This time of year can be magical – but not in the consumerist, endless holiday music kind of way. Since my awakening to earth-based spirituality, I’ve come to appreciate the magic of the growing darkness, the turn inward, and the reminder to slow down. We honor the dying season when the trees go bare and the landscape is stark. The lesson of the early winter is that even in the midst of cold and dark, there is hope of returning warmth, light, and life in the spring.

That’s easy to accept when we are just talking about falling leaves. When we feel secure, the cycles of life and death can remain at a safe, philosophical distance.

This year, unlike the past, I felt an urgent need to look more directly into the eyes of the winter crone. As the days grew shorter, I could feel the energy of death hovering around me. It wasn’t just a mysterious premonition, though. There were sick relatives, recurring cancer, very old pets. But all of those things had been fact for a while, and there was no reason to believe death would come now. The state of the world only intensified these feelings. On social media, random people repeatedly posted articles and videos about grief, dying, funereal culture. My anxiety rose as I heard the crone, the goddess of death herself, tapping gently on my window.

And death did come.

My aunt passed away, and I was the primary support for my grandmother, a woman who has seen nearly a century. She has lost many loved ones. Now, cruelly, she was forced to face the loss of a child. It was necessary for me hold my own grief deep down inside (that lack of expression eventually becoming physical pain) in order to hold her up. I could feel intensely the energetic space I held for her grief.

Really, though, most of the hard work of comforting and holding space was done by my three-year-old daughter. As autumn turned, she had become fascinated with death (tap, tap, tap). She asked, “what is die?” She wanted me to play dead, then she and Doc McStuffins would “fix” me. Weeks had gone by and I kept intending to do some research on how to talk to young children about death – “it’s like when the batteries on the iPad die, only people can’t be recharged.”

I finally got around to it a few days before my daughter and I encountered a dead squirrel (tap, tap, tap). She insisted on looking at the squirrel, visiting it again, communing with it, talking about it. She said very solemnly that although it was scary, it also made her feel “a little happy.” But then for some reason, our blessing of “safe travels” to the squirrel opened up a well of sadness in her that stunned me. As a mother, I could do little more than wrap my arms around her and try to understand as she collapsed into tears. I couldn’t make sense of the depth of her experience other than to suspect that it was not from this lifetime.

My aunt, her great aunt, passed away the next day. So the squirrel had prepared my daughter to talk about the passing and to see my grandmother grieve. She insisted on being with me when I broke the heartbreaking news, and she worked very hard to make her beloved great-grandmother smile. She was so intensely engaged, so present in the process of facing my grandmother’s pain that I was in awe of the ancient wisdom so obviously held in her little body. At one point, as I held my grandmother, my daughter curled up in my lap. I held both the oldest and the youngest members of my family in my arms, all of us together as maiden, mother, crone.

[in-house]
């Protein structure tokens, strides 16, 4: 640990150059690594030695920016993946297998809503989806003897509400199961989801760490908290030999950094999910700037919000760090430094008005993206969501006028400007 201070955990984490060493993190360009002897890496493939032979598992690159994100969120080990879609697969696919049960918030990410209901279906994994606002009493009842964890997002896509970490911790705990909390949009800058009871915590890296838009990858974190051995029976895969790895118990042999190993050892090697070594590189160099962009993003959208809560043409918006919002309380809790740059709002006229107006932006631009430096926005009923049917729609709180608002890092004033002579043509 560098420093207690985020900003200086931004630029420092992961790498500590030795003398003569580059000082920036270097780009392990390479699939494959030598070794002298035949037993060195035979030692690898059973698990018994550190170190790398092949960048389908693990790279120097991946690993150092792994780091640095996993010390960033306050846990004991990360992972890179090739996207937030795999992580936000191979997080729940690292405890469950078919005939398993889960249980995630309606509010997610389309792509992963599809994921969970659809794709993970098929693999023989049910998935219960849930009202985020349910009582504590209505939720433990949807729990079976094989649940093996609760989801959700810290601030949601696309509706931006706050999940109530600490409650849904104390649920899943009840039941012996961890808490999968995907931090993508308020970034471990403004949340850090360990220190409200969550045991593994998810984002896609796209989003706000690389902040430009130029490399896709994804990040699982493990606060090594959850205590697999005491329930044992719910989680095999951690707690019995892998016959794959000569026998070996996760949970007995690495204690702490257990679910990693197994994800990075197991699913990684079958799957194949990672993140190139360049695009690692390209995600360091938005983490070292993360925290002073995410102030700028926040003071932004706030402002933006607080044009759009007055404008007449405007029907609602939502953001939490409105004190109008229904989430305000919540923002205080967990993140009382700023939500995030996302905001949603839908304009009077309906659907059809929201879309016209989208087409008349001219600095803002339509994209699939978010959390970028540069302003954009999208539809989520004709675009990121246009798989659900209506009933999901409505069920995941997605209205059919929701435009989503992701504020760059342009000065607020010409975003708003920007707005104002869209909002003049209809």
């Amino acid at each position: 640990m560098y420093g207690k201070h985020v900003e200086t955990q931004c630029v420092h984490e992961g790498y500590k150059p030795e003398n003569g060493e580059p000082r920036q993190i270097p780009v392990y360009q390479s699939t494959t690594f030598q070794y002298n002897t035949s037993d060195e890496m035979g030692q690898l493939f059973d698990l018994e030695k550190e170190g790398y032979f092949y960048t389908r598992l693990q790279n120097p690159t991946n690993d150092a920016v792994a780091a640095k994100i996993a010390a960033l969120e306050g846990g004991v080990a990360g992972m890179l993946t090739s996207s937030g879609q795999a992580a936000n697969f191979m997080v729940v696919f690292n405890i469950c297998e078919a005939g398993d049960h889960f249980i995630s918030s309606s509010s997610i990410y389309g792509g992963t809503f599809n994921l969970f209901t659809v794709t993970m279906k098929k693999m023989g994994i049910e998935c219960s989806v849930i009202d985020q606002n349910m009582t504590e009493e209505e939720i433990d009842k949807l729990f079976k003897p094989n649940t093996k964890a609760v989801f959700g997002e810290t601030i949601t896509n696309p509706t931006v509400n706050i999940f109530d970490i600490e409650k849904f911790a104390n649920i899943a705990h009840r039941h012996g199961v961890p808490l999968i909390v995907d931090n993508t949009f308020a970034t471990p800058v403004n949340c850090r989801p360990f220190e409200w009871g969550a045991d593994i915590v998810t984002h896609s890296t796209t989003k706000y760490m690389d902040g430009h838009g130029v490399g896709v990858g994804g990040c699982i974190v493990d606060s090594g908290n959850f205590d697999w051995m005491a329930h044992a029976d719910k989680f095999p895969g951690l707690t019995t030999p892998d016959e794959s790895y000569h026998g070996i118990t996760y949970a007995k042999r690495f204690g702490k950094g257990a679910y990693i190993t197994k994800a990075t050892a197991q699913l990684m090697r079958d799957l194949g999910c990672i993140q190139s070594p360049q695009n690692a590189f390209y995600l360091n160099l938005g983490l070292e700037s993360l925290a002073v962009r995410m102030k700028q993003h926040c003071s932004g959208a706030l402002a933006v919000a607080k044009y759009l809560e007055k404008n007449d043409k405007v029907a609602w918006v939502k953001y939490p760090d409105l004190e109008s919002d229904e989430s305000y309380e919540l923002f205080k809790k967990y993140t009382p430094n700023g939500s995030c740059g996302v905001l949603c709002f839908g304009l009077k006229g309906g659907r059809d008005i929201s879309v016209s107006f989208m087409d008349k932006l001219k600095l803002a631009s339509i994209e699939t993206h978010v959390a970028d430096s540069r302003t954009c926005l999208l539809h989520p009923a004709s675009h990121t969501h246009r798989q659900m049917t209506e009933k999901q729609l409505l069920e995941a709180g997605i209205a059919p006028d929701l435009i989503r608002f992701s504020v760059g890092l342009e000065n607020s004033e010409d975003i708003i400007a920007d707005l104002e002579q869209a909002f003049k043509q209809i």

As my child and I worked to sustain my grandmother, we processed the death primarily with the other women of our family. Men were mostly absent from the process. Even my spouse happened to be out of town at the time. As it has always been, we women do the work of death.

It makes more sense to me now why some northern, Germanic cultures have chosen this time of year to honor the female ancestors with a celebration called Mother’s Night.

The observance is held on Christmas eve or just before the winter solstice, when we also mark the height of the darkness. Women are the keepers of life and death, so it seems right to use this season to remember all of those mothers, sisters, nurturers who came before – to remember their grief, their love and sacrifice, their strength, their dying.

In the weeks before the loss of my aunt, when I could hear the crone’s tapping, when I could feel the gathering, foreboding energy, I struggled to understand what it truly meant to face the lessons of the dying season. How to align one’s grief with the very visible environmental – and these days, cultural, social, and political – death that is happening all around us? What do we do with our pain when it’s not just leaves that are dying, when it’s no longer just a metaphor? I can’t say I came up with any revelatory answers. I held space for a grieving mother. I worked to be present and strong for her. I honored the awesome knowing and compassion of my daughter. When I felt like sinking into despair, I pledged to accept joy in the holiday season with my baby girl, even though this time is tinged with sadness and loss.

And ultimately, I think that’s it. Not a great revelation, just the simple wisdom of light in the darkness. The spring will return. There is life amidst death.

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